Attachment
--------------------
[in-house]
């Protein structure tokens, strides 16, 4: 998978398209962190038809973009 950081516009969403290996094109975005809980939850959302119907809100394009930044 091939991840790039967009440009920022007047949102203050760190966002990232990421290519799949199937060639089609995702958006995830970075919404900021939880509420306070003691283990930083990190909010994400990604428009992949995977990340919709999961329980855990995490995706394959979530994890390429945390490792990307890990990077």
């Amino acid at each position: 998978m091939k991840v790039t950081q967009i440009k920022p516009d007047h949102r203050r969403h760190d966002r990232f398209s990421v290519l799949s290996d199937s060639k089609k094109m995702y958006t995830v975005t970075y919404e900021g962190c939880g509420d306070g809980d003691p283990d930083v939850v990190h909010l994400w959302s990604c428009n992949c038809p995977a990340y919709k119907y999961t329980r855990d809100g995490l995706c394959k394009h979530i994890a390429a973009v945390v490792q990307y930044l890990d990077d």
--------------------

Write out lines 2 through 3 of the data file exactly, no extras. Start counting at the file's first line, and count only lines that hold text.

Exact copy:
């Protein structure tokens, strides 16, 4: 998978398209962190038809973009 950081516009969403290996094109975005809980939850959302119907809100394009930044 091939991840790039967009440009920022007047949102203050760190966002990232990421290519799949199937060639089609995702958006995830970075919404900021939880509420306070003691283990930083990190909010994400990604428009992949995977990340919709999961329980855990995490995706394959979530994890390429945390490792990307890990990077």
């Amino acid at each position: 998978m091939k991840v790039t950081q967009i440009k920022p516009d007047h949102r203050r969403h760190d966002r990232f398209s990421v290519l799949s290996d199937s060639k089609k094109m995702y958006t995830v975005t970075y919404e900021g962190c939880g509420d306070g809980d003691p283990d930083v939850v990190h909010l994400w959302s990604c428009n992949c038809p995977a990340y919709k119907y999961t329980r855990d809100g995490l995706c394959k394009h979530i994890a390429a973009v945390v490792q990307y930044l890990d990077d």